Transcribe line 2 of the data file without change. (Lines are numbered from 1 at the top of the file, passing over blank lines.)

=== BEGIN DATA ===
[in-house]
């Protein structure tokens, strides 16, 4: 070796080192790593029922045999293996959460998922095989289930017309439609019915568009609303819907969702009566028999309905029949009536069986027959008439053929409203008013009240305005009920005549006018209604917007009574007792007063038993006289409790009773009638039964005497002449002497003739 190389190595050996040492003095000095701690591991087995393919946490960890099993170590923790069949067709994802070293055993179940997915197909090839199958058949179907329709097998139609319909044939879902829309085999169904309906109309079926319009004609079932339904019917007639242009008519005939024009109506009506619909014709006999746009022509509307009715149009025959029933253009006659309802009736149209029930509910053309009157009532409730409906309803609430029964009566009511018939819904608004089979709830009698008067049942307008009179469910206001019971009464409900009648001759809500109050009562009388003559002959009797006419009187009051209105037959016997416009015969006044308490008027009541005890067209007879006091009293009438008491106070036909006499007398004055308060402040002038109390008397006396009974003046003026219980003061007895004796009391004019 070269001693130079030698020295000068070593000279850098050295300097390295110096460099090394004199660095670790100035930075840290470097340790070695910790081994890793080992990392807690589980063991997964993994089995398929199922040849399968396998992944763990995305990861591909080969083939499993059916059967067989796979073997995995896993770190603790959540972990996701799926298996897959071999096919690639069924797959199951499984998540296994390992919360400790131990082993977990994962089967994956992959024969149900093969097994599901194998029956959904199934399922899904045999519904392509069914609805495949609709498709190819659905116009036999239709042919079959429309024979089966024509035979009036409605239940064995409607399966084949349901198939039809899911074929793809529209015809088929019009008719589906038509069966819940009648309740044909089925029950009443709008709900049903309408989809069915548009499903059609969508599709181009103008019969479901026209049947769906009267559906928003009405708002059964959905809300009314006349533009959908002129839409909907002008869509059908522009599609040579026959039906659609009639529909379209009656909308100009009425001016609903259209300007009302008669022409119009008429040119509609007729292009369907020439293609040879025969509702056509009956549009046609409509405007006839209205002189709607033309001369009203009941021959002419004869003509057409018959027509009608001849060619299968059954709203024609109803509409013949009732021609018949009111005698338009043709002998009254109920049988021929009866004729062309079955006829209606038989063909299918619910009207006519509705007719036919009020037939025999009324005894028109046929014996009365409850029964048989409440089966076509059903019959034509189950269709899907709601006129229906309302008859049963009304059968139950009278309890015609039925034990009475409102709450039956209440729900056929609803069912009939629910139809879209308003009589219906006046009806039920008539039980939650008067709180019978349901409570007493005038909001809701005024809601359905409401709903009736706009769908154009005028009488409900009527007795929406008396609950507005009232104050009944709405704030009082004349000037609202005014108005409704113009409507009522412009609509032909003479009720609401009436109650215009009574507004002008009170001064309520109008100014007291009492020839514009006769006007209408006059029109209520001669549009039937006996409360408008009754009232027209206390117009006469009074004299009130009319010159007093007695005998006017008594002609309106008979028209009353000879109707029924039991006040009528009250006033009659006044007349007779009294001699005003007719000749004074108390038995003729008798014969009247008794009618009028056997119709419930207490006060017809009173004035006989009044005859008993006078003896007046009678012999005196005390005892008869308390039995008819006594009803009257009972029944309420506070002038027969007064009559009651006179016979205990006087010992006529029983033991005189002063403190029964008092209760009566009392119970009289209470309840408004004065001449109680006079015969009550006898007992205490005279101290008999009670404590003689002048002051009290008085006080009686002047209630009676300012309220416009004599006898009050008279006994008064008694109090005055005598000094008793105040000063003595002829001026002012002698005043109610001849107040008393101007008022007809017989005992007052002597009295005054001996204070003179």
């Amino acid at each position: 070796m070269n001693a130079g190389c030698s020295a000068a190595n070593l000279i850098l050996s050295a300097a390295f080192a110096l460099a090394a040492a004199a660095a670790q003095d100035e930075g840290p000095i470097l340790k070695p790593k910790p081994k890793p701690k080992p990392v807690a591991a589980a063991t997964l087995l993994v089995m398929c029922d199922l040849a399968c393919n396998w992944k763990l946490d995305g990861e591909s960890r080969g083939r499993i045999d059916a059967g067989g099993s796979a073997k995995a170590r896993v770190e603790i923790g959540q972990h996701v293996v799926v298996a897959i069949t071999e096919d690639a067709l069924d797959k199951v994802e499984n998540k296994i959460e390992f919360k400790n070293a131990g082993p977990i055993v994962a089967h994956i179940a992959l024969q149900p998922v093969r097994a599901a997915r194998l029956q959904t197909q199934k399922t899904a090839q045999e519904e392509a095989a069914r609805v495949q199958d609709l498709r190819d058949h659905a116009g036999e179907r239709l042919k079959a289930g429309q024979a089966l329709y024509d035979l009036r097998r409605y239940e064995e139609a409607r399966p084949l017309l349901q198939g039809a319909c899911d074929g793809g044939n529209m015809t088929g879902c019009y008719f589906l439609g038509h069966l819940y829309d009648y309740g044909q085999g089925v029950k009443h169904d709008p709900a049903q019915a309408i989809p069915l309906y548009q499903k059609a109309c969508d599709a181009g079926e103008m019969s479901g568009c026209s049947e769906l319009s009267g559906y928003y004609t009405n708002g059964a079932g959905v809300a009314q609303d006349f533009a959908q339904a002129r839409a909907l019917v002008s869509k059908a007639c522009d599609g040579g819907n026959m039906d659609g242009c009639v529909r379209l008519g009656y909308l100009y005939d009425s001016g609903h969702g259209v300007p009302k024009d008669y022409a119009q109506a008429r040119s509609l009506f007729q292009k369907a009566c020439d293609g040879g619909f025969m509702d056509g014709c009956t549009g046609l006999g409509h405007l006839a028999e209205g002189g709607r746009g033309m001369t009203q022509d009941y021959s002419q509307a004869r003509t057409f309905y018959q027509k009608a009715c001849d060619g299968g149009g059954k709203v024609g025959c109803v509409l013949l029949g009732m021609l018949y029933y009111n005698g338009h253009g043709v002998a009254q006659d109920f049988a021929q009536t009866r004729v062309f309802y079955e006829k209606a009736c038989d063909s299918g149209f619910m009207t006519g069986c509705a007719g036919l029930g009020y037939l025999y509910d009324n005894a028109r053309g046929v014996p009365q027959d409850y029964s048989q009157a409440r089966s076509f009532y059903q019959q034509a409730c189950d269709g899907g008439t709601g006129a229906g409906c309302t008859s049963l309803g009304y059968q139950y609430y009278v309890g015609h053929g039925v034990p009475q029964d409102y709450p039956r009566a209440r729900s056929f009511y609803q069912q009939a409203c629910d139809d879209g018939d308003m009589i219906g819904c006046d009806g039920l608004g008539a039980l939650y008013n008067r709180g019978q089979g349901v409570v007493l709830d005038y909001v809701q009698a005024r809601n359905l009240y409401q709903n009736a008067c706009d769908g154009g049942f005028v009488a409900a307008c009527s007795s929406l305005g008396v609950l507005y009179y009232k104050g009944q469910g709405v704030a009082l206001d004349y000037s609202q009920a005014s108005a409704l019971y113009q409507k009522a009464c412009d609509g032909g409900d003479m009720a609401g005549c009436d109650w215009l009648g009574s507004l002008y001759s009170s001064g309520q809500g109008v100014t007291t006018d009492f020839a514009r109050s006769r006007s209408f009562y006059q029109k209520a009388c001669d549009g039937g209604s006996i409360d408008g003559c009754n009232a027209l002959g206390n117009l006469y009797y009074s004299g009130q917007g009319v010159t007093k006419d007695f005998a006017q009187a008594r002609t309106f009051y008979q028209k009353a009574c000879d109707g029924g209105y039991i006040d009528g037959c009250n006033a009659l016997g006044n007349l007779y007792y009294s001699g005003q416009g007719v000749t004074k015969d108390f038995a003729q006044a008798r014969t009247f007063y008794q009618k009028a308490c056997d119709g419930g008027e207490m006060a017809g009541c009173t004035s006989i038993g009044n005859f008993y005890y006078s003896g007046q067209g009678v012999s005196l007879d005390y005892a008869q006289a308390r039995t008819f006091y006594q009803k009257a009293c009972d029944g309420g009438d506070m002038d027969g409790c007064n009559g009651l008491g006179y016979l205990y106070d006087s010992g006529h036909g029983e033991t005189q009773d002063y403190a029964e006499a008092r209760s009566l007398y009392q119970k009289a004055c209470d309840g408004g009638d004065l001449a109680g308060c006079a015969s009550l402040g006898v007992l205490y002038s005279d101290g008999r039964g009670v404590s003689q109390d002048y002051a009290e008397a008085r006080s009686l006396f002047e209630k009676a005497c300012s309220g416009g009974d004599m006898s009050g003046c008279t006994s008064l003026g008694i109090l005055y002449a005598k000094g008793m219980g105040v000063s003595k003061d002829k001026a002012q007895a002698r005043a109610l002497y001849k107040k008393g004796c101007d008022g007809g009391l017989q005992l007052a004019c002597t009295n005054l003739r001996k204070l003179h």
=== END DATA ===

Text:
């Protein structure tokens, strides 16, 4: 070796080192790593029922045999293996959460998922095989289930017309439609019915568009609303819907969702009566028999309905029949009536069986027959008439053929409203008013009240305005009920005549006018209604917007009574007792007063038993006289409790009773009638039964005497002449002497003739 190389190595050996040492003095000095701690591991087995393919946490960890099993170590923790069949067709994802070293055993179940997915197909090839199958058949179907329709097998139609319909044939879902829309085999169904309906109309079926319009004609079932339904019917007639242009008519005939024009109506009506619909014709006999746009022509509307009715149009025959029933253009006659309802009736149209029930509910053309009157009532409730409906309803609430029964009566009511018939819904608004089979709830009698008067049942307008009179469910206001019971009464409900009648001759809500109050009562009388003559002959009797006419009187009051209105037959016997416009015969006044308490008027009541005890067209007879006091009293009438008491106070036909006499007398004055308060402040002038109390008397006396009974003046003026219980003061007895004796009391004019 070269001693130079030698020295000068070593000279850098050295300097390295110096460099090394004199660095670790100035930075840290470097340790070695910790081994890793080992990392807690589980063991997964993994089995398929199922040849399968396998992944763990995305990861591909080969083939499993059916059967067989796979073997995995896993770190603790959540972990996701799926298996897959071999096919690639069924797959199951499984998540296994390992919360400790131990082993977990994962089967994956992959024969149900093969097994599901194998029956959904199934399922899904045999519904392509069914609805495949609709498709190819659905116009036999239709042919079959429309024979089966024509035979009036409605239940064995409607399966084949349901198939039809899911074929793809529209015809088929019009008719589906038509069966819940009648309740044909089925029950009443709008709900049903309408989809069915548009499903059609969508599709181009103008019969479901026209049947769906009267559906928003009405708002059964959905809300009314006349533009959908002129839409909907002008869509059908522009599609040579026959039906659609009639529909379209009656909308100009009425001016609903259209300007009302008669022409119009008429040119509609007729292009369907020439293609040879025969509702056509009956549009046609409509405007006839209205002189709607033309001369009203009941021959002419004869003509057409018959027509009608001849060619299968059954709203024609109803509409013949009732021609018949009111005698338009043709002998009254109920049988021929009866004729062309079955006829209606038989063909299918619910009207006519509705007719036919009020037939025999009324005894028109046929014996009365409850029964048989409440089966076509059903019959034509189950269709899907709601006129229906309302008859049963009304059968139950009278309890015609039925034990009475409102709450039956209440729900056929609803069912009939629910139809879209308003009589219906006046009806039920008539039980939650008067709180019978349901409570007493005038909001809701005024809601359905409401709903009736706009769908154009005028009488409900009527007795929406008396609950507005009232104050009944709405704030009082004349000037609202005014108005409704113009409507009522412009609509032909003479009720609401009436109650215009009574507004002008009170001064309520109008100014007291009492020839514009006769006007209408006059029109209520001669549009039937006996409360408008009754009232027209206390117009006469009074004299009130009319010159007093007695005998006017008594002609309106008979028209009353000879109707029924039991006040009528009250006033009659006044007349007779009294001699005003007719000749004074108390038995003729008798014969009247008794009618009028056997119709419930207490006060017809009173004035006989009044005859008993006078003896007046009678012999005196005390005892008869308390039995008819006594009803009257009972029944309420506070002038027969007064009559009651006179016979205990006087010992006529029983033991005189002063403190029964008092209760009566009392119970009289209470309840408004004065001449109680006079015969009550006898007992205490005279101290008999009670404590003689002048002051009290008085006080009686002047209630009676300012309220416009004599006898009050008279006994008064008694109090005055005598000094008793105040000063003595002829001026002012002698005043109610001849107040008393101007008022007809017989005992007052002597009295005054001996204070003179």